Every Tom, Dick and Harry will give you advice on how to manage your finances. From the know-it-all manager to websites across the internet; flood you with financial myths that can do more harm than good. Read this article to find out some of the most widely recognised myths.
1. Most aunts would tell you that investing in precious metal is worth it; the same myth is splashed on your face through telemarketing ads. But the truth is that investing in precious metal is clearly a bad investment. To put things into perspective the last time gold was at its peak was in 1980 when it was priced at $1,980 an ounce. Recent trends suggest that gold is never going to reach those astronomical figures any time soon and would actually result in you losing a lot more money than what you make from precious metal. And let’s not even get into how volatile the precious metal market is.
2. Another popular myth is that one should always buy a house instead of renting. That line is said as if it is the golden rule of financial management but in reality it is far from the truth. It all comes down to the kind of situation you’re in and whether you need a house of your own. There are obviously significant advantages and disadvantages to both. All we are saying is that you shouldn’t rush and buy a house because it is a great investment to make. Assess the situation you’re in and then take a call.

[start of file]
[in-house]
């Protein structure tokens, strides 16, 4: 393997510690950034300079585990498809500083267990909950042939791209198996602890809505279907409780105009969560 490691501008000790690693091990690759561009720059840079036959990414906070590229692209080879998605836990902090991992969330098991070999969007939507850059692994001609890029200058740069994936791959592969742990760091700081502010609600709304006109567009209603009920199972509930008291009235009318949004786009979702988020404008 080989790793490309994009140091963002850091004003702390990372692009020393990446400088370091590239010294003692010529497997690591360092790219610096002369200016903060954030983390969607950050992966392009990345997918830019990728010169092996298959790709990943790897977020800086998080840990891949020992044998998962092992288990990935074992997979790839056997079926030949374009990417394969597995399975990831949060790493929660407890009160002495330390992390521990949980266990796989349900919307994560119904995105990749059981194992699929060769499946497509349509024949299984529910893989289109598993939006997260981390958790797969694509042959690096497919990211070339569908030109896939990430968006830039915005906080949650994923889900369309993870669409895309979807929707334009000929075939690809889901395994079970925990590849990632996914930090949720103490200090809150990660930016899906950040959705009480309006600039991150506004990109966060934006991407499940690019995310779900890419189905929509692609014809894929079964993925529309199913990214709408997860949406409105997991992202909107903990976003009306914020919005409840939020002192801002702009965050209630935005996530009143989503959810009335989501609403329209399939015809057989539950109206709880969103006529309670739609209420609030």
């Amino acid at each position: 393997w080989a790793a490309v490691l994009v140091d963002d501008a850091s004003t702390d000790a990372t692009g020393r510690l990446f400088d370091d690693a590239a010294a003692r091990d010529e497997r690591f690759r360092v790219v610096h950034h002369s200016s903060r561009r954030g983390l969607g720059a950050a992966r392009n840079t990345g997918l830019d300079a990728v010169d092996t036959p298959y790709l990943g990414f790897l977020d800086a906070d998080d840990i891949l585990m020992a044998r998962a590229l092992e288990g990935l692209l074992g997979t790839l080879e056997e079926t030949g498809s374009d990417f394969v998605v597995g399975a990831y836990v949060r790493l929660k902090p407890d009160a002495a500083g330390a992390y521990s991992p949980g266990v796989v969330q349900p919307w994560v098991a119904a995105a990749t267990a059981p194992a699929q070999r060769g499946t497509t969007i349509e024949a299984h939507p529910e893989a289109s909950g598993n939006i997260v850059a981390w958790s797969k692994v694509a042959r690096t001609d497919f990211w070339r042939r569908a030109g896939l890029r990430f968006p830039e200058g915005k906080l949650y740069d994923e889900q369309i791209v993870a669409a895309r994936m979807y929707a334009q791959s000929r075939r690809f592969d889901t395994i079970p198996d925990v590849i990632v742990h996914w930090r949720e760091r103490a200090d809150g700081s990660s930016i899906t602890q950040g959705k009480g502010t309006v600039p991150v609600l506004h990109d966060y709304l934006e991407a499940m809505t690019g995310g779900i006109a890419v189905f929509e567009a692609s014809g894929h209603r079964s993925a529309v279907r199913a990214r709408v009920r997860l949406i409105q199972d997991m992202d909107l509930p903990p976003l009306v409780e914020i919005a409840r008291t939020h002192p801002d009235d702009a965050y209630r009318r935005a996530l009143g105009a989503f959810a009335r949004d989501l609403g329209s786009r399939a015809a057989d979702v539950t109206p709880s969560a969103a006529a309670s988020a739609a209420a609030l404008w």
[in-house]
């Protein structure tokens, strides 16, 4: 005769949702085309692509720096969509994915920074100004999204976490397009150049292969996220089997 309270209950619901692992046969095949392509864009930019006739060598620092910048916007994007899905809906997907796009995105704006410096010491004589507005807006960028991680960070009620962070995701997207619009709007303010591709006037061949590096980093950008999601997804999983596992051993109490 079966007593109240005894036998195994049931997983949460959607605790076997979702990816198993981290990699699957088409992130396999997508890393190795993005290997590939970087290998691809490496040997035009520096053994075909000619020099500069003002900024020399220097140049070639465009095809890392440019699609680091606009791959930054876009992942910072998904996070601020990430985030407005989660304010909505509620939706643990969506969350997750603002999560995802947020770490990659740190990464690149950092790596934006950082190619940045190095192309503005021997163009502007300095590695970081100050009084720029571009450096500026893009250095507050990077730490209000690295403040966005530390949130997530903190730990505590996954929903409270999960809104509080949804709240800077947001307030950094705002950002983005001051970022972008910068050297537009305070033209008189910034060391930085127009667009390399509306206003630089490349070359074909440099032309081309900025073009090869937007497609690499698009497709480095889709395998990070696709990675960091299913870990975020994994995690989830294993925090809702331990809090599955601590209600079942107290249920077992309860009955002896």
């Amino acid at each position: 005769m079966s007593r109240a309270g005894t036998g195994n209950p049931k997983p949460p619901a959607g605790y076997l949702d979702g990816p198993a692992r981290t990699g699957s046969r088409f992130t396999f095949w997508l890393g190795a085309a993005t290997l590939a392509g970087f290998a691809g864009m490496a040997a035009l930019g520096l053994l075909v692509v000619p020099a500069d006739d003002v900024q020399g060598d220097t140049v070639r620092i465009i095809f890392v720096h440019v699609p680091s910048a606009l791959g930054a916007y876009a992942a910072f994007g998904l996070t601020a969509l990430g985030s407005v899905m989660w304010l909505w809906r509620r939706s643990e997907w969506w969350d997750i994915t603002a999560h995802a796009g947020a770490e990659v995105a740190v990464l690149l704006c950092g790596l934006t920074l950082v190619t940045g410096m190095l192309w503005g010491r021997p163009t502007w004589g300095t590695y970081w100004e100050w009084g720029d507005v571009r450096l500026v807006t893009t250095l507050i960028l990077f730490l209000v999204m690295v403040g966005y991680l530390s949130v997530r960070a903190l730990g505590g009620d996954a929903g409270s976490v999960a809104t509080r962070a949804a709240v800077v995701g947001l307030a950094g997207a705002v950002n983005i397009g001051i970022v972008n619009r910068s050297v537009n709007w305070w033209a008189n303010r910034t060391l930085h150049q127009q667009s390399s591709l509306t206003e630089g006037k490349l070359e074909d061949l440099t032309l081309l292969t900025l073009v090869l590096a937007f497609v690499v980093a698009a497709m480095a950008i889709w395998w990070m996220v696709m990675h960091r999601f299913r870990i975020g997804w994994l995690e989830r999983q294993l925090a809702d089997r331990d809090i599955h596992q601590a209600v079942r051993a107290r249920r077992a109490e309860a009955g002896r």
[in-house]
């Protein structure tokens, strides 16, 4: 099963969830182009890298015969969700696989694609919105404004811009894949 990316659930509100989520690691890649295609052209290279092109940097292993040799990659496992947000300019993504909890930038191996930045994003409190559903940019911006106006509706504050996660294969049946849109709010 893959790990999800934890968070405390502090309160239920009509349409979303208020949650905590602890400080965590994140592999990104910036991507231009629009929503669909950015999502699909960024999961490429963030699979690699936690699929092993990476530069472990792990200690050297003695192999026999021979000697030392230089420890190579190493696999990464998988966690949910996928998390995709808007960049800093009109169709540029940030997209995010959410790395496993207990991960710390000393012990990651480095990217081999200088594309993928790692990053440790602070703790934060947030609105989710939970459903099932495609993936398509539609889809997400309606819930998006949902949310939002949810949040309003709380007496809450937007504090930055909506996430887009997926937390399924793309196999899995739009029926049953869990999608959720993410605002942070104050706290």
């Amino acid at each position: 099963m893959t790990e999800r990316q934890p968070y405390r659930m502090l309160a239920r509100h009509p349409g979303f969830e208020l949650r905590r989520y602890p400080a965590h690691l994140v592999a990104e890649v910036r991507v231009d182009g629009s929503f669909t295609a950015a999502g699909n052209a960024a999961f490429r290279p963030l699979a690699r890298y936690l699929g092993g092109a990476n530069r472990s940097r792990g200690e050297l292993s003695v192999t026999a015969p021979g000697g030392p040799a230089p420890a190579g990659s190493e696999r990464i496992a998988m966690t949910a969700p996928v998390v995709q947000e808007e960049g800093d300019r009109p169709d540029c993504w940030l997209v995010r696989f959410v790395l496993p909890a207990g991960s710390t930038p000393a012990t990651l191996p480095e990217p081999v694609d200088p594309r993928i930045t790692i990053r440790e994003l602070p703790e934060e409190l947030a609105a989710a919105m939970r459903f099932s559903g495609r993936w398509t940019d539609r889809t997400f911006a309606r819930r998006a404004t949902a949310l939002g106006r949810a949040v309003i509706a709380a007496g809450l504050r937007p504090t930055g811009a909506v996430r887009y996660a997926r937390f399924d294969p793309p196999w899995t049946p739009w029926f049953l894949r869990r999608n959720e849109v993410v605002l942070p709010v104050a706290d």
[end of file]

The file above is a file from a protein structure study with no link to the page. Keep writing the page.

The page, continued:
3. People believe that having a high credit score is not only commendable but also a good thing. Not to spoil the fun but the reverse is actually true. Credit scores are measured built on a system that takes into account how much debt you have and how much a bank is willing to give you. So as soon as your credit card balance comes in at the end of the month, make sure to pay them off and maintain zero balance. The more balance you have, the less likely it is for banks to give you a higher amount to spend.
4. Young adults who have started working tend to believe that they make too little to start saving and that they can start once they start raking in the cash. But in reality it doesn’t matter how much you as long as you’ve made a habit of saving. Experts suggest that everyone who earns need to save so that they have a safety net to fall on, if and when they lose their jobs due to market volatility and downsizing by organizations.